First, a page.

Star Trek: Discovery Review – “Project Daedalus” – IGN

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Star Trek: Discovery Review – “Project Daedalus” – IGN

Full spoilers follow for this episode.

Oh, Airiam. We hardly knew you.

And now, we love you! Somehow, this episode’s writer Michelle Paradise, director Jonathan Frakes, and Airiam actress Hannah Cheesman managed to take what was, essentially, a glorified extra for the past season and a half and give her a fleshed-out back story and a character arc that ends tragically yet heroically, all in less than hour. It’s a fairly miraculous feat, and continues Discovery’s strong upward swing that began with last week’s visit to Talos IV.

Airiam is one of several bridge characters in Discovery who has served to give the ship (and show) a sense of continuity, always hard at work with the main cast but rarely getting more than a few lines of dialogue here or a reaction shot there. This group, which also includes helmsman Detmer, ops officer Owosekun, tactical officer Rhys, and communications officer Bryce, has gotten a bit more to do in Season 2, but this is the first time that one of them has really been treated as a full character. And man, in Airiam’s case it was worth the wait.

What makes the success of this story all the more surprising is the rather rote way that the “Airiam is infected by an evil force” thread has been playing out in recent episodes. We knew that she had been overcome by the future probe that is apparently the bane of the Red Angel, with Disco driving the point home with foreboding shots of the character as those red dots would blink in her eye, telegraphing that “oh no, Airiam is bad now!” It all felt like it could go the way the May story had proceeded earlier in the season, with a series of hints about the threat each week before a disappointing denouement.

But this hour is something far different. The cold open — which runs like 10 minutes, in true Discovery fashion! — establishes the bones and structure of “Project Daedalus,” with Admiral Cornwell rendezvousing with a now-renegade Discovery and determining that Spock is telling the truth and that a secret Section 31 base needs to be visited. But from there, the heart of the episode begins, as we finally learn the truth about Airiam: She’s an augmented or cyborg human who was gravely injured in an accident years before and transformed into the not-quite-human being that she is now. By the end of the episode, we will see just how human she actually is, however.

As Airiam works through her memories, deleting some to free up storage space the way you might junk crappy photos on your phone, we begin to learn how she is truly more than just a robot lady. She has relationships and feelings, choosing to archive certain memories involving her friends, the ones that are precious to her. Of course, her fondest memory is of her husband and her human self from right after they eloped… and right before he presumably died in the accident that would alter her forever.

This is offset by the fact that she is clearly being manipulated by the force within her, with a plan to do no good obviously underway. That she eventually asks for Tilly to stay with her while she works shows that Airiam can sense something is wrong, but can’t quite do anything about it. Meanwhile, newish security chief Nhan also suspects that Airiam is off. Which, eventually, will lead to something literally coming off… of Nhan’s face, when a berserker Airiam rips her breathing device from her skin onboard the Section 31 base!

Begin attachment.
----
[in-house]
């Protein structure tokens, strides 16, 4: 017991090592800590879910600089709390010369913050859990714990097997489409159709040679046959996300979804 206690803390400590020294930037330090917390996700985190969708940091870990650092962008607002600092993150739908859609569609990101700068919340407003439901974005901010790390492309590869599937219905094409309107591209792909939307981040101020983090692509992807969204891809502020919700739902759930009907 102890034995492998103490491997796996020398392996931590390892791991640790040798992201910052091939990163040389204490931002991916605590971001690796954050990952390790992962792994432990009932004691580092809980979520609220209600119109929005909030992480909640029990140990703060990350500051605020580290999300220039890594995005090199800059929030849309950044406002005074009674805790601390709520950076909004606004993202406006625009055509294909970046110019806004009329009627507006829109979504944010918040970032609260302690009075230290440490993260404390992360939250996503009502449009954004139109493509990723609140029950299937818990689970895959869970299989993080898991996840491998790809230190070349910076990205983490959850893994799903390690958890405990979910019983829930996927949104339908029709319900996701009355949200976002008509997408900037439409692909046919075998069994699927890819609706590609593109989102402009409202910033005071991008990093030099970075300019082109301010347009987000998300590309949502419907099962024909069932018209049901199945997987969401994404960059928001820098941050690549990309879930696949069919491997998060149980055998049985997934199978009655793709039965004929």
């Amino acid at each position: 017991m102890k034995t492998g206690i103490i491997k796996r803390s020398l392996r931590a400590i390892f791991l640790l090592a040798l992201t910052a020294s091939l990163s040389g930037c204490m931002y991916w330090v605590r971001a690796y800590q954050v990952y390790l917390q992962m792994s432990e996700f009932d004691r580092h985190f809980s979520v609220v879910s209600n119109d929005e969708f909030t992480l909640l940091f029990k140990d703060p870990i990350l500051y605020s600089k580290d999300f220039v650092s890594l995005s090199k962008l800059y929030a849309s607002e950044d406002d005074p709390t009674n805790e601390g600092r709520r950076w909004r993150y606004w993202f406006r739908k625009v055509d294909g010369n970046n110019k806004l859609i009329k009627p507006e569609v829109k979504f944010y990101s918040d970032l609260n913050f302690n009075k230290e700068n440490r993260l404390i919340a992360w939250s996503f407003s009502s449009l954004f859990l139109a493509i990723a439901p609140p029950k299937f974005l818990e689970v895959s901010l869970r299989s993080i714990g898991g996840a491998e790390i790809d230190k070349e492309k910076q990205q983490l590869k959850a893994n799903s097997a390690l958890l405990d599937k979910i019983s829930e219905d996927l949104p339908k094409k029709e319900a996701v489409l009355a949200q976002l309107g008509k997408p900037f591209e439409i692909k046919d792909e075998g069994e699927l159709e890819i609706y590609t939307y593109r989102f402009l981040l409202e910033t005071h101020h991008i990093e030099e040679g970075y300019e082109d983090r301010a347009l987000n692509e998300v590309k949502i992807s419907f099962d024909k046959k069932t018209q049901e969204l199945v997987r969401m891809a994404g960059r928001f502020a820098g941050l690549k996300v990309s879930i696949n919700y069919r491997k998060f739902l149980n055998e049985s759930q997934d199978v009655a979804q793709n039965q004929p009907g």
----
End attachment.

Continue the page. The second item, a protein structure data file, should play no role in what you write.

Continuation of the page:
It all comes to a head in that scene, as Frakes stages a Hong Kong-inspired fight scene with wirework and flying cyborgs that borders on going too far, but holds back just enough. By the time it’s Burnham and Airiam face to face through a windowed door, with Airiam begging her friend to airlock her before she can do some real harm, the stakes are high and so are the emotions for the characters and the viewer. That the show actually avoids copping out and kills Airiam in this moment is startling, and yet the entire episode is riding on it. If she had somehow survived, it wouldn’t have worked nearly as well.

Deadalus

And the final moments of Airiam drifting to the undiscovered country (yep, I went there) with that last, favorite memory of her husband playing out for her — the one that her friend Tilly had sent her in what was ultimately an act of compassion and not an attempt to save her lost friend — well… it doesn’t get better than that.

Questions and Notes from the Q Continuum:

  • “Please tell everyone… I love them.”
  • This episode seems oddly titled. “Project Daedalus” isn’t really revealed until the end, and it feels like it has more to do with Burnham than Airiam. Maybe they should’ve called the segment “The Robot Lady Dies and You’ll Be Sad.”
  • Maybe I missed it, but why couldn’t the Disco beam everyone back to safety? Or even beam Airiam back once she was in space? Tyler survived similar circumstances last season, and he’s not even a cyborg.
  • Why and how is a logic extremist a high-ranking Starfleet admiral?
  • Before now, the producers of Discovery have been pretty publicly unclear about what Airiam actually was, calling her at different times a synthetic human, an augmented alien, and — eventually — an augmented human.
  • Episode writer Michelle Paradise was recently announced as co-showrunner of Discovery Season 3. That seems like a good move, eh?
  • Of course, there’s more going on in this episode, particularly Spock and Burnham’s continued exploration of their relationship. Things are not going well, and yet it’s clear that they both care for each other. We’ll revisit that in more detail next week, I expect.

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